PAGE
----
Sunchokes are one of my favorite titillating tubers.
Indigenous to North America, they are crunchy, white in flesh and are excellent sauteed or raw in a salad. They grow in the ground – like a potato – and above ground, they produce a yellow flower that shines like a sunflower.
Cultivated and enjoyed by Indians for centuries, explorers to the New World exported them to Europe.
Sunchokes are also called Jerusalem Artichokes. And like many foodstuffs, they have multiple names and get lost in translation.
There are several theories on how sunchokes became associated with artichokes and Jerusalem.
Sunchokes somehow migrated to the gardens of Cardinal Farnese in Rome around 1617, near the Vatican. The Italian word for sunchokes is girasole.
Its rough Italian translation is sunflower or “toward the sun.” Somehow the Cardinal translated them to Latin to English to Italian and back again. They might have grown toward Jerusalem. There seems to be something lost in translation…
Another theory is a gardener from Ter-Heusen, Holland, distributed his “artichoke-apples” throughout Europe and the New World. During the 17th century the Puritan-Pilgrims in their original-sin-theological tongue translated Ter-Heusen to Jerusalem…while in Salem, Mass.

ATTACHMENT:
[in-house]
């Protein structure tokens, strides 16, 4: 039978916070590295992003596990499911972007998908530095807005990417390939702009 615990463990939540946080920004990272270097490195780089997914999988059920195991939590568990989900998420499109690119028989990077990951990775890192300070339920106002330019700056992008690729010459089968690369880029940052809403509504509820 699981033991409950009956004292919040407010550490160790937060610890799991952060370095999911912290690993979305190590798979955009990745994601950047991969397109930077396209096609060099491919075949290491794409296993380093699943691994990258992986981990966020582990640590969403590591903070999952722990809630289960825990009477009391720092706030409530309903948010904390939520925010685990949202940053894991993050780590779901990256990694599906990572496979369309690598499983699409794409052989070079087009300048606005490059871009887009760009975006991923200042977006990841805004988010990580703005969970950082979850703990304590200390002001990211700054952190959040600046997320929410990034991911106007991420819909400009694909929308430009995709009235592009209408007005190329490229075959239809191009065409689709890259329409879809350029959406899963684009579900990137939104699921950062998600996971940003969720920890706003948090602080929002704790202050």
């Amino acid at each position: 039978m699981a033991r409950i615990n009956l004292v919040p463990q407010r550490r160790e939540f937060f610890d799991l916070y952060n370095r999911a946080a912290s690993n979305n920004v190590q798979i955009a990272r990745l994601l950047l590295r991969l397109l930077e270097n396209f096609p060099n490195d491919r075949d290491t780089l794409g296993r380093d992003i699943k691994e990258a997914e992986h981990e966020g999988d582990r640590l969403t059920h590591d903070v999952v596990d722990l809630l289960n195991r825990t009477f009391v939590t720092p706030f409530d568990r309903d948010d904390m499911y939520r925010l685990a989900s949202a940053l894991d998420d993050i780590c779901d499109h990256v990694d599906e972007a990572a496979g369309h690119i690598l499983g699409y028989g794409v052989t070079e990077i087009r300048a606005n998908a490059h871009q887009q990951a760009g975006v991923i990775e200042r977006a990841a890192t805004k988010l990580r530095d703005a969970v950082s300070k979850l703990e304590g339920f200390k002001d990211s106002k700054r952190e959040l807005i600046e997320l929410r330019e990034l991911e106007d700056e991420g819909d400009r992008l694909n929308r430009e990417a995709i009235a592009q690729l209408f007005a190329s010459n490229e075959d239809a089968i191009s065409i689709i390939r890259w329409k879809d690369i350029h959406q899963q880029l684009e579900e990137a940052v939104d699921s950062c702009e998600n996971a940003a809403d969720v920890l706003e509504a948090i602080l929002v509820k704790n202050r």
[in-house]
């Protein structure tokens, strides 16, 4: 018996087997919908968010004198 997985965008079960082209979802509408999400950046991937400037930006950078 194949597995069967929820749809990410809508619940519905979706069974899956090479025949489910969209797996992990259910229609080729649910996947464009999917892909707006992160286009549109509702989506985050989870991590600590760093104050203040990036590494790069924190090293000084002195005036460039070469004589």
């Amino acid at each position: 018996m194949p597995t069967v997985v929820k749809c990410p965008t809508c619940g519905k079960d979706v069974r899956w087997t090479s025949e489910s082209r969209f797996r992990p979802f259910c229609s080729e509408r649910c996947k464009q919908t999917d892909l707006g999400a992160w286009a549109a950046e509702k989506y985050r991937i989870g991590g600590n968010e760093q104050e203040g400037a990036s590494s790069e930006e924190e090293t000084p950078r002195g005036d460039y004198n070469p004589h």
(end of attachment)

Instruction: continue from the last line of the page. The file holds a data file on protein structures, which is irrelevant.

This information should help to unchoke some confusion into these crunchy delectable tubers.
Sunchokes have made their way to restaurant menus and farmers’ markets in recent years and are readily available at organic grocers.
They look like a little knobby root, and need to be peeled, like a potato, to reveal the white flesh. They can be cooked just like a waxy potato and give cold salads a nice crunch. I like to blanch them in salted water and then saute them with olive oil and lemon. You can also prepare them just like mashed potatoes.